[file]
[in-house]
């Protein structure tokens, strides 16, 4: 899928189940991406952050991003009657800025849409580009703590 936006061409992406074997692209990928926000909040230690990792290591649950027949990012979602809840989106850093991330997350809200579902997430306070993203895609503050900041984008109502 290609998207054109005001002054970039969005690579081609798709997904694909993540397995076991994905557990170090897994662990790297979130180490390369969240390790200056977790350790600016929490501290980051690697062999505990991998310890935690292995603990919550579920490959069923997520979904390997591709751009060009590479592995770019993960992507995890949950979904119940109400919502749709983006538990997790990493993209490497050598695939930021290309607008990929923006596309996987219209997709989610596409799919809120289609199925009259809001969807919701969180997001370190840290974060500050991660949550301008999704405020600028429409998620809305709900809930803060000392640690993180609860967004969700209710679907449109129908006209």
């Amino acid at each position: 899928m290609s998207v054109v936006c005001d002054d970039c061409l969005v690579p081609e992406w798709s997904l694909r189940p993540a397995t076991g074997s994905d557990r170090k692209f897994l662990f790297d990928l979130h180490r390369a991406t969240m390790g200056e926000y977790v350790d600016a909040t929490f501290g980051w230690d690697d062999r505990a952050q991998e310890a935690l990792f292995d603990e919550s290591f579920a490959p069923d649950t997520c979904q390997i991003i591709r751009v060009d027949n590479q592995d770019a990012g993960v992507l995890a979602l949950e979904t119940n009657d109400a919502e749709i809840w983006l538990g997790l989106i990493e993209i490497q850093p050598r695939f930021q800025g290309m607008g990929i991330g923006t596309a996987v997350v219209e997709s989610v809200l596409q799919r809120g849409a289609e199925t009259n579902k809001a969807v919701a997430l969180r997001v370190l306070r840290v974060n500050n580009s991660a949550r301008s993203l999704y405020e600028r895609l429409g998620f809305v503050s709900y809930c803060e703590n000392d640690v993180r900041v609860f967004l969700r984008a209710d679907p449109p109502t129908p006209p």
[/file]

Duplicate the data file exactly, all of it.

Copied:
[in-house]
């Protein structure tokens, strides 16, 4: 899928189940991406952050991003009657800025849409580009703590 936006061409992406074997692209990928926000909040230690990792290591649950027949990012979602809840989106850093991330997350809200579902997430306070993203895609503050900041984008109502 290609998207054109005001002054970039969005690579081609798709997904694909993540397995076991994905557990170090897994662990790297979130180490390369969240390790200056977790350790600016929490501290980051690697062999505990991998310890935690292995603990919550579920490959069923997520979904390997591709751009060009590479592995770019993960992507995890949950979904119940109400919502749709983006538990997790990493993209490497050598695939930021290309607008990929923006596309996987219209997709989610596409799919809120289609199925009259809001969807919701969180997001370190840290974060500050991660949550301008999704405020600028429409998620809305709900809930803060000392640690993180609860967004969700209710679907449109129908006209």
């Amino acid at each position: 899928m290609s998207v054109v936006c005001d002054d970039c061409l969005v690579p081609e992406w798709s997904l694909r189940p993540a397995t076991g074997s994905d557990r170090k692209f897994l662990f790297d990928l979130h180490r390369a991406t969240m390790g200056e926000y977790v350790d600016a909040t929490f501290g980051w230690d690697d062999r505990a952050q991998e310890a935690l990792f292995d603990e919550s290591f579920a490959p069923d649950t997520c979904q390997i991003i591709r751009v060009d027949n590479q592995d770019a990012g993960v992507l995890a979602l949950e979904t119940n009657d109400a919502e749709i809840w983006l538990g997790l989106i990493e993209i490497q850093p050598r695939f930021q800025g290309m607008g990929i991330g923006t596309a996987v997350v219209e997709s989610v809200l596409q799919r809120g849409a289609e199925t009259n579902k809001a969807v919701a997430l969180r997001v370190l306070r840290v974060n500050n580009s991660a949550r301008s993203l999704y405020e600028r895609l429409g998620f809305v503050s709900y809930c803060e703590n000392d640690v993180r900041v609860f967004l969700r984008a209710d679907p449109p109502t129908p006209p």